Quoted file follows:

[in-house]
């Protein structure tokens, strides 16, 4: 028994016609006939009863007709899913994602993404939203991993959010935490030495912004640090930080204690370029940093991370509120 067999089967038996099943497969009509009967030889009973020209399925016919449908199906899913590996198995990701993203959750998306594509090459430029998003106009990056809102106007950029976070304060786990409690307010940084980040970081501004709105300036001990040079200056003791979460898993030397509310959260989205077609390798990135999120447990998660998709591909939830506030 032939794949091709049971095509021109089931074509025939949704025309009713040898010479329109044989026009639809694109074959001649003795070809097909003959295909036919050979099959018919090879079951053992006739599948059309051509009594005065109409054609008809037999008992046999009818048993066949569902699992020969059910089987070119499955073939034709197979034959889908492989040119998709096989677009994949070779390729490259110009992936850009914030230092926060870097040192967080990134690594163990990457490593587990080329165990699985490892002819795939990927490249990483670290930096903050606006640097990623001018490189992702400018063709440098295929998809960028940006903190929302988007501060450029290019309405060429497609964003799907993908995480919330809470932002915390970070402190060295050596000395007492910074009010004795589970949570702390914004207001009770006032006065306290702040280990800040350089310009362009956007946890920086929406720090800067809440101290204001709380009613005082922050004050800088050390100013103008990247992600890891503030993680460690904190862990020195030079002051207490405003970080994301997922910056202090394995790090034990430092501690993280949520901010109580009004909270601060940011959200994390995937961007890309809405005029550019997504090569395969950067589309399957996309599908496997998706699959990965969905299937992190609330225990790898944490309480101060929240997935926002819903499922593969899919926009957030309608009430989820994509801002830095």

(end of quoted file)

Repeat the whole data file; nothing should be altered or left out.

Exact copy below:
[in-house]
């Protein structure tokens, strides 16, 4: 028994016609006939009863007709899913994602993404939203991993959010935490030495912004640090930080204690370029940093991370509120 067999089967038996099943497969009509009967030889009973020209399925016919449908199906899913590996198995990701993203959750998306594509090459430029998003106009990056809102106007950029976070304060786990409690307010940084980040970081501004709105300036001990040079200056003791979460898993030397509310959260989205077609390798990135999120447990998660998709591909939830506030 032939794949091709049971095509021109089931074509025939949704025309009713040898010479329109044989026009639809694109074959001649003795070809097909003959295909036919050979099959018919090879079951053992006739599948059309051509009594005065109409054609008809037999008992046999009818048993066949569902699992020969059910089987070119499955073939034709197979034959889908492989040119998709096989677009994949070779390729490259110009992936850009914030230092926060870097040192967080990134690594163990990457490593587990080329165990699985490892002819795939990927490249990483670290930096903050606006640097990623001018490189992702400018063709440098295929998809960028940006903190929302988007501060450029290019309405060429497609964003799907993908995480919330809470932002915390970070402190060295050596000395007492910074009010004795589970949570702390914004207001009770006032006065306290702040280990800040350089310009362009956007946890920086929406720090800067809440101290204001709380009613005082922050004050800088050390100013103008990247992600890891503030993680460690904190862990020195030079002051207490405003970080994301997922910056202090394995790090034990430092501690993280949520901010109580009004909270601060940011959200994390995937961007890309809405005029550019997504090569395969950067589309399957996309599908496997998706699959990965969905299937992190609330225990790898944490309480101060929240997935926002819903499922593969899919926009957030309608009430989820994509801002830095």